What the sovereignists propose today is in fact a similar drift that has the terminological paradox in addition. Sovereignty as a synonym for loss of sovereignty. The creation of a financial technocracy, directed by a few enlightened central bankers, to which the progressive surrender of sovereignty by the states that are part of the eurozone, represents nothing more than this destructive paradox. Perhaps the proponents of this dangerous theory do not realize that, by delegating, in the case of Europe, the decision-making power to monetary policy to the ECB, and invoking monetary policy as the only solution to economic problems, a situation is actually created where a a very small oligarchy of bankers, more or less legitimized by political power, has in fact the power to decide everything for everyone. This leads to the paradoxical situation, as we have already said, where the sovereigns, opposed to the decision-making interference of the European institutions, end up delegating the decisions on the fate of Europe and its components to a single supranational institution.
The financial reasoning that theorists of this position make is that the quantitative easing program is made by the Governing Council by the ECB, but the actual purchases are then made pro quota – depending on the participation in the capital of the ECB – by the national central banks (Bank of Italy for our country), with the proceeds of the securities which are then, at the end of the process, returned by the Bank of Italy to the Treasury. A convenient round game, not only in Italy, therefore, because the money eventually returns to those who issued them, rather than remaining in the wallet of those who bought them.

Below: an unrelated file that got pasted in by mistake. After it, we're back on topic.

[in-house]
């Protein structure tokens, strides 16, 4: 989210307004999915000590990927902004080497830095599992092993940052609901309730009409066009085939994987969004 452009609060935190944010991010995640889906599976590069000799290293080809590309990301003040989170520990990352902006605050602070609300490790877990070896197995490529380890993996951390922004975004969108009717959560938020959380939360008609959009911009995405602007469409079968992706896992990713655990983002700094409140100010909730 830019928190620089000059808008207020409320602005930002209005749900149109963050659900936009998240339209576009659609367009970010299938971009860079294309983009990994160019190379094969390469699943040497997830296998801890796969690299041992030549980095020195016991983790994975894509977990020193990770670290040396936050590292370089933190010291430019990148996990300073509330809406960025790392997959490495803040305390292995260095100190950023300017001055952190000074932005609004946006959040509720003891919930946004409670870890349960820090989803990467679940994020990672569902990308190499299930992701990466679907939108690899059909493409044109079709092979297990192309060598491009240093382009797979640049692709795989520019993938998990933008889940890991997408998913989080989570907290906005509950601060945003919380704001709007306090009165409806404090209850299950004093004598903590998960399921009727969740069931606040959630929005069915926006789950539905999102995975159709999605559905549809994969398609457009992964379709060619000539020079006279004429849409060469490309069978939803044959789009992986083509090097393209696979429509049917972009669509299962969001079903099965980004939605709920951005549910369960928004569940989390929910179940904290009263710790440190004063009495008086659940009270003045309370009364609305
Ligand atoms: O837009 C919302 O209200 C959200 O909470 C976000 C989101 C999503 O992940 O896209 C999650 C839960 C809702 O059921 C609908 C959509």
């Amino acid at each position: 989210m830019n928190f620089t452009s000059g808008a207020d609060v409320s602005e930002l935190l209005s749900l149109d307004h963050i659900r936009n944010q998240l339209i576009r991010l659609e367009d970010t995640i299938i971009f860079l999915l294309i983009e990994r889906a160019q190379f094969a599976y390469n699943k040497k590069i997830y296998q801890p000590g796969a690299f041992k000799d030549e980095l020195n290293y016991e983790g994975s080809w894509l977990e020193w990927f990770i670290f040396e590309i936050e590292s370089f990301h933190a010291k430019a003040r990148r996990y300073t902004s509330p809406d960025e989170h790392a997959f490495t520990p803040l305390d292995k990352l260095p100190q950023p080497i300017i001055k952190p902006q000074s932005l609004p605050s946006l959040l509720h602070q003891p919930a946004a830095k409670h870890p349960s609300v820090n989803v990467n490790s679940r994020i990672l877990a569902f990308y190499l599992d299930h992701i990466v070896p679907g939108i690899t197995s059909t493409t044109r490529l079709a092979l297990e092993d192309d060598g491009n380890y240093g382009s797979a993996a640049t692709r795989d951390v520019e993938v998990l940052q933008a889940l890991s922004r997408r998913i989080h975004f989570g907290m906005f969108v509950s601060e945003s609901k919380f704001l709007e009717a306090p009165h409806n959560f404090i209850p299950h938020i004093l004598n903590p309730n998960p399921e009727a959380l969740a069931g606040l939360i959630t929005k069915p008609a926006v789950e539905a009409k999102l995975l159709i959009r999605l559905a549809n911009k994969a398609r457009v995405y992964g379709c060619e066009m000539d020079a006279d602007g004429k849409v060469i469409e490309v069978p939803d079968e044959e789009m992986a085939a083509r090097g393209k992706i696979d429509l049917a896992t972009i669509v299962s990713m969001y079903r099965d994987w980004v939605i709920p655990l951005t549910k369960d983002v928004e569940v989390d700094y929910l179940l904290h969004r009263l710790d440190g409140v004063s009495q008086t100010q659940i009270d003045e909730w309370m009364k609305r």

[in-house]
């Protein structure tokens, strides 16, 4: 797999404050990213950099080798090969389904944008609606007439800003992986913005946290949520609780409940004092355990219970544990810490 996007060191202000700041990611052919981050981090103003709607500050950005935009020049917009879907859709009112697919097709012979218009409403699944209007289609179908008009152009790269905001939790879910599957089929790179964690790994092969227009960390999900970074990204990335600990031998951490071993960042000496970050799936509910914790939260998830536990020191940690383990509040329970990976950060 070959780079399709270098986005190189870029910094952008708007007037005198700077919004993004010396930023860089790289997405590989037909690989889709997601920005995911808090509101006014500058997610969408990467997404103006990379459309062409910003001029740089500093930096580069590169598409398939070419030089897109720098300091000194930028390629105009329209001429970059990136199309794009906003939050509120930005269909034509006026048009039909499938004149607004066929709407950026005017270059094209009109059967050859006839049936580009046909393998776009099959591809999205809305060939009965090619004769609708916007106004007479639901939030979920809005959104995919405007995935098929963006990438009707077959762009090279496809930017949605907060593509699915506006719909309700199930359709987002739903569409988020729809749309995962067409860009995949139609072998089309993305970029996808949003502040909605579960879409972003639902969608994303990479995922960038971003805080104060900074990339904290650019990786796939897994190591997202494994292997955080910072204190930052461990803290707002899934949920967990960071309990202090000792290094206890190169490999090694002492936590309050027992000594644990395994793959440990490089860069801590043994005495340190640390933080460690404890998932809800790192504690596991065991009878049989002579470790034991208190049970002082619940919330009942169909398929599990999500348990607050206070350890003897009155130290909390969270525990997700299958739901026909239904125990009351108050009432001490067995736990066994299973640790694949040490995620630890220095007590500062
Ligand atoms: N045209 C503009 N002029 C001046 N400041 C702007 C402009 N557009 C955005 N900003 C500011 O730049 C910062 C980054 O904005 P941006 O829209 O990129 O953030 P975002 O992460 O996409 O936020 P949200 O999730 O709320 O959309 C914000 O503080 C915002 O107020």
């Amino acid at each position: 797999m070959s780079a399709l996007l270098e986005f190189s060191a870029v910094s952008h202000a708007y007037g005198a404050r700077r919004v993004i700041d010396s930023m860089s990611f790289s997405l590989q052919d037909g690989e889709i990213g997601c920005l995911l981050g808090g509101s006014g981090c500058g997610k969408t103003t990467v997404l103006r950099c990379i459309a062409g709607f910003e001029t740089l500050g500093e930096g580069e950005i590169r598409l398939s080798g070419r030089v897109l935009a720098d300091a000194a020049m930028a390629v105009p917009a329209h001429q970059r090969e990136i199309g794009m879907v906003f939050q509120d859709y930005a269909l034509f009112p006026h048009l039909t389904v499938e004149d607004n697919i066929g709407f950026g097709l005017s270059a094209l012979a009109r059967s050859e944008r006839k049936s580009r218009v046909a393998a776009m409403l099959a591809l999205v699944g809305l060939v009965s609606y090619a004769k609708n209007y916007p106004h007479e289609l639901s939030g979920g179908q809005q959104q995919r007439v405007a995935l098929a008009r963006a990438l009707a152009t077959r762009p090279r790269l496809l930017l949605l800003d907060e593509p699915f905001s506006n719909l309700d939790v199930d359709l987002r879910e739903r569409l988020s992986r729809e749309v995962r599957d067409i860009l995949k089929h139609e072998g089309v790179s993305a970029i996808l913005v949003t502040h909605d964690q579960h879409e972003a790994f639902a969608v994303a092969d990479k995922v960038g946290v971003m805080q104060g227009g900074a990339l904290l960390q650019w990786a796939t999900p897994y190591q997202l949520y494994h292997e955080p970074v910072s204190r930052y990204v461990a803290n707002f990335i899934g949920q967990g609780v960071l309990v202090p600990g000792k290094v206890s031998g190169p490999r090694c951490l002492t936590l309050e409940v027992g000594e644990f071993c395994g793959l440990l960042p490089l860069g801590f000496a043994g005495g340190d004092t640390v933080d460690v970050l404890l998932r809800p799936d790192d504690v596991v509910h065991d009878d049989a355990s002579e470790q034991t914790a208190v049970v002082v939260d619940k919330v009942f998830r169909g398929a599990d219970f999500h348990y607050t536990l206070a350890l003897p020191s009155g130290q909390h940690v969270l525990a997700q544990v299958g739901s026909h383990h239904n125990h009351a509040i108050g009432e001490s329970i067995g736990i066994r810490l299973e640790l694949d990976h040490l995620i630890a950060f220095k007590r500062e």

This absurd idea of creating a decision monopoly with the related financial instruments available to solve all the problems has evidently very heavy side effects. The first is to make the economic policies of the States and the policy itself useless in one fell swoop, which by definition is based precisely on the freedom to decide between multiple options available, on the basis of the consent that is intended to be received. Then, in our case, it makes the European Union useless, since, if each State had unlimited resources available to finance debt projects, what sense would it have, at that point, to have a common budget, common policies , a single common debt and common financial instruments? Nobody. The printing of money without obstacles by the ECB would create a gigantic moral hazard for governments leading them to borrow without limits, in spite of the policies of maintaining the balance sheets in order, on which the Union itself is based. Not to mention the collapse in the value of the euro that such a policy would create. The Europeans would have only waste paper in the hand with the euro.